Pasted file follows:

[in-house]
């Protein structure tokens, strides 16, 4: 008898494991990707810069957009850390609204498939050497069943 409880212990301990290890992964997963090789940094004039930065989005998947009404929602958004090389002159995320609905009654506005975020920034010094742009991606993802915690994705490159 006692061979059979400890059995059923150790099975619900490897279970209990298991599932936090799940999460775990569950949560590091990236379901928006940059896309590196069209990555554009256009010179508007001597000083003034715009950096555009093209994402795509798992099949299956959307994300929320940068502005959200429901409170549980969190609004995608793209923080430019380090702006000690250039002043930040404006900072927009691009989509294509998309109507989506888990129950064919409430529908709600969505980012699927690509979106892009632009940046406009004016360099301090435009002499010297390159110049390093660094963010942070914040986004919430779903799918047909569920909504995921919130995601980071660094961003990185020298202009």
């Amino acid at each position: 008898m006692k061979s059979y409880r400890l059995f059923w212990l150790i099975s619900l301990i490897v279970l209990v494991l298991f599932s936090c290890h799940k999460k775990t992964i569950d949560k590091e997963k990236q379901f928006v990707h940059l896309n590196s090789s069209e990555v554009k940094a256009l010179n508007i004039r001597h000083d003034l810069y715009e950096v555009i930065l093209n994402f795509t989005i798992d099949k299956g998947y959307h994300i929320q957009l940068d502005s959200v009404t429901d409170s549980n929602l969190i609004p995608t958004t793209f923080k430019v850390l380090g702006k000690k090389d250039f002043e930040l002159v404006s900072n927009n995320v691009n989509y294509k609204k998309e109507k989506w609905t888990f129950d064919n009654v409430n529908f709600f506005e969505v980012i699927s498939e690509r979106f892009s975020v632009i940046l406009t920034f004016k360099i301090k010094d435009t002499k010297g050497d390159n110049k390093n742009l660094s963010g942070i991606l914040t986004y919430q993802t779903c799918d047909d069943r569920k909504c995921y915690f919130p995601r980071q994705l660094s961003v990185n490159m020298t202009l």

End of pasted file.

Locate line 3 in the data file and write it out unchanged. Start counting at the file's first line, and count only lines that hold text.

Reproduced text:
């Amino acid at each position: 008898m006692k061979s059979y409880r400890l059995f059923w212990l150790i099975s619900l301990i490897v279970l209990v494991l298991f599932s936090c290890h799940k999460k775990t992964i569950d949560k590091e997963k990236q379901f928006v990707h940059l896309n590196s090789s069209e990555v554009k940094a256009l010179n508007i004039r001597h000083d003034l810069y715009e950096v555009i930065l093209n994402f795509t989005i798992d099949k299956g998947y959307h994300i929320q957009l940068d502005s959200v009404t429901d409170s549980n929602l969190i609004p995608t958004t793209f923080k430019v850390l380090g702006k000690k090389d250039f002043e930040l002159v404006s900072n927009n995320v691009n989509y294509k609204k998309e109507k989506w609905t888990f129950d064919n009654v409430n529908f709600f506005e969505v980012i699927s498939e690509r979106f892009s975020v632009i940046l406009t920034f004016k360099i301090k010094d435009t002499k010297g050497d390159n110049k390093n742009l660094s963010g942070i991606l914040t986004y919430q993802t779903c799918d047909d069943r569920k909504c995921y915690f919130p995601r980071q994705l660094s961003v990185n490159m020298t202009l």